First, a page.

In 70 A.D., Pedanius Dioscorides, a Greek physician and pharmacologists, whose classical works of modern botanical terminology were used for over 16 centuries, was one of the first people to record a detailed description of the use of juniper berries steeped in wine to combat chest ailments. In 1055, it’s believed that the Benedictine Monks of Solerno, Italy included a recipe of tonic wine infused with juniper berries in the ‘Compendium Solernita’. Fast forward to the 13 Century and gin likely traces its origins to liquors produced back in the middle ages, with refences to a spirit flavoured with genever in Flemish manuscript. In fact, gin gets its name from the Dutch word for juniper, which is genever.
By the 1600s, the Dutch were producing gin in earnest, with hundreds of distilleries in the city of Amsterdam alone. This liquor consisted of a malt wine base and a healthy amount of juniper berries to mask its harsh flavour.
Gin, like many other well-known brands, was first produced for medicinal reasons. It was distributed by chemists for the treatment of ailments such as gout and dyspepsia. Consumed in large enough quantities, it likely did help the symptoms associated with these issues and many others, such as “Coward’s First,” though only for a few hours at a time. Gin gained in popularity during the 30 years’ war, when the British soldiers fighting on Dutch land were bolstered with “Dutch Courage” by, consuming the juniper spirit.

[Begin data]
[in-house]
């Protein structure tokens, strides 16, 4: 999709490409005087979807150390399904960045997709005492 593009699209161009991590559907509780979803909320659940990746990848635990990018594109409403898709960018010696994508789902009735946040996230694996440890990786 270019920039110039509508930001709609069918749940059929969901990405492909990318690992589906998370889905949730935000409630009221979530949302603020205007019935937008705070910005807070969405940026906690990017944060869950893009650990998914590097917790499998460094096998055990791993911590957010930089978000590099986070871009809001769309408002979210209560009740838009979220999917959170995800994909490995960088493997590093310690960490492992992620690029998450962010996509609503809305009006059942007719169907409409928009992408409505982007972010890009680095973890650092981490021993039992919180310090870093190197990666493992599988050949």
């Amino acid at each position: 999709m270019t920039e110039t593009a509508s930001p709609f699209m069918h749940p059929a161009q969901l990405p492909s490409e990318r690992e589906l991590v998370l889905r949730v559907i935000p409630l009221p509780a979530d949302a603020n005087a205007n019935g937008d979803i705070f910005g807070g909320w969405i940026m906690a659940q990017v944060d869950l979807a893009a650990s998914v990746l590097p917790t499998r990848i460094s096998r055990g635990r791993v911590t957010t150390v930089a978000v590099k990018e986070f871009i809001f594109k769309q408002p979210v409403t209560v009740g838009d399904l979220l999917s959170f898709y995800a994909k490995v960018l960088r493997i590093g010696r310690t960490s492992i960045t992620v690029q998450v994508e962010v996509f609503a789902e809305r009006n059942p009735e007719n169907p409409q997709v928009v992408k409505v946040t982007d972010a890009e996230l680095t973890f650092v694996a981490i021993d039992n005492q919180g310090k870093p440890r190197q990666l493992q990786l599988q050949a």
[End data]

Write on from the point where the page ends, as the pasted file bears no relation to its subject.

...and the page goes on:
It didn’t take long for this spirit to travel across the English Channel and by the latter half of the 17 Century and in the early years of the 18 Century, gin rapidly gained popularity in England, cementing the association is still enjoys. In fact, by 1720, some experts estimate that as many as a quarter of the households in London frequently produced their own gin.
It is believed that the first known written use of the word ‘gin’ appears in a 1714 book called ‘The Fable of the Bees, or Private Vices, Publick Benefits’ by Bernard Mandeville. The book consists of a series of essays and poems arguing the necessity of vice as the formation of the merging capitalist economy and acts as an insight into English history in the early 1700s.
Mandeville cites gin in the book as “…the infamous liquor, the name of which derived from Juniper-Berries in Dutch, is now, by frequent use… shrunk into a Monosyllable, intoxicating Gin.”